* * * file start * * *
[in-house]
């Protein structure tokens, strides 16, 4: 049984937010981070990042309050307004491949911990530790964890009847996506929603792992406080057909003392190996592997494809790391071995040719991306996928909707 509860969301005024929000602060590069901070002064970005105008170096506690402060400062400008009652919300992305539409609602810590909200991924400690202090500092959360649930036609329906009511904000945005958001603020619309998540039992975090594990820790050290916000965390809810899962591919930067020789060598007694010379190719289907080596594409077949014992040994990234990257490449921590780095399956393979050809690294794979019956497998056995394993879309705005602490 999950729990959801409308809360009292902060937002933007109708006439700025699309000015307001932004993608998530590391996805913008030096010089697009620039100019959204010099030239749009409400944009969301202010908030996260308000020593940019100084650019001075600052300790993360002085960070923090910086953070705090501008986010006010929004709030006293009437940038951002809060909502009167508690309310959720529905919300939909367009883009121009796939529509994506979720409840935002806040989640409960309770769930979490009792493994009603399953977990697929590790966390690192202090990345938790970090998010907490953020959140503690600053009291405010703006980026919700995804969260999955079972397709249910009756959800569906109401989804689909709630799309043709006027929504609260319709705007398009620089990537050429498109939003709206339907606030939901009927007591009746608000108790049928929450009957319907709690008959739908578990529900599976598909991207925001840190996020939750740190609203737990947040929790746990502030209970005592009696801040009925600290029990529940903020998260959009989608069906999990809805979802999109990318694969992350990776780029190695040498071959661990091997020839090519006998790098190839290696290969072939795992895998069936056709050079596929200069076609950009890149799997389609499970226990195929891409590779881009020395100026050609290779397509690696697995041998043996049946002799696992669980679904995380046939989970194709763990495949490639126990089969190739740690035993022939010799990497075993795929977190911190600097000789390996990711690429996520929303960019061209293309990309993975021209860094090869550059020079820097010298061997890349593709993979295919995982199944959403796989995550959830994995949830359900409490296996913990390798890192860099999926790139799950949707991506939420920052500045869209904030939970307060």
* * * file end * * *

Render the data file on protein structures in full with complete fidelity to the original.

[in-house]
């Protein structure tokens, strides 16, 4: 049984937010981070990042309050307004491949911990530790964890009847996506929603792992406080057909003392190996592997494809790391071995040719991306996928909707 509860969301005024929000602060590069901070002064970005105008170096506690402060400062400008009652919300992305539409609602810590909200991924400690202090500092959360649930036609329906009511904000945005958001603020619309998540039992975090594990820790050290916000965390809810899962591919930067020789060598007694010379190719289907080596594409077949014992040994990234990257490449921590780095399956393979050809690294794979019956497998056995394993879309705005602490 999950729990959801409308809360009292902060937002933007109708006439700025699309000015307001932004993608998530590391996805913008030096010089697009620039100019959204010099030239749009409400944009969301202010908030996260308000020593940019100084650019001075600052300790993360002085960070923090910086953070705090501008986010006010929004709030006293009437940038951002809060909502009167508690309310959720529905919300939909367009883009121009796939529509994506979720409840935002806040989640409960309770769930979490009792493994009603399953977990697929590790966390690192202090990345938790970090998010907490953020959140503690600053009291405010703006980026919700995804969260999955079972397709249910009756959800569906109401989804689909709630799309043709006027929504609260319709705007398009620089990537050429498109939003709206339907606030939901009927007591009746608000108790049928929450009957319907709690008959739908578990529900599976598909991207925001840190996020939750740190609203737990947040929790746990502030209970005592009696801040009925600290029990529940903020998260959009989608069906999990809805979802999109990318694969992350990776780029190695040498071959661990091997020839090519006998790098190839290696290969072939795992895998069936056709050079596929200069076609950009890149799997389609499970226990195929891409590779881009020395100026050609290779397509690696697995041998043996049946002799696992669980679904995380046939989970194709763990495949490639126990089969190739740690035993022939010799990497075993795929977190911190600097000789390996990711690429996520929303960019061209293309990309993975021209860094090869550059020079820097010298061997890349593709993979295919995982199944959403796989995550959830994995949830359900409490296996913990390798890192860099999926790139799950949707991506939420920052500045869209904030939970307060």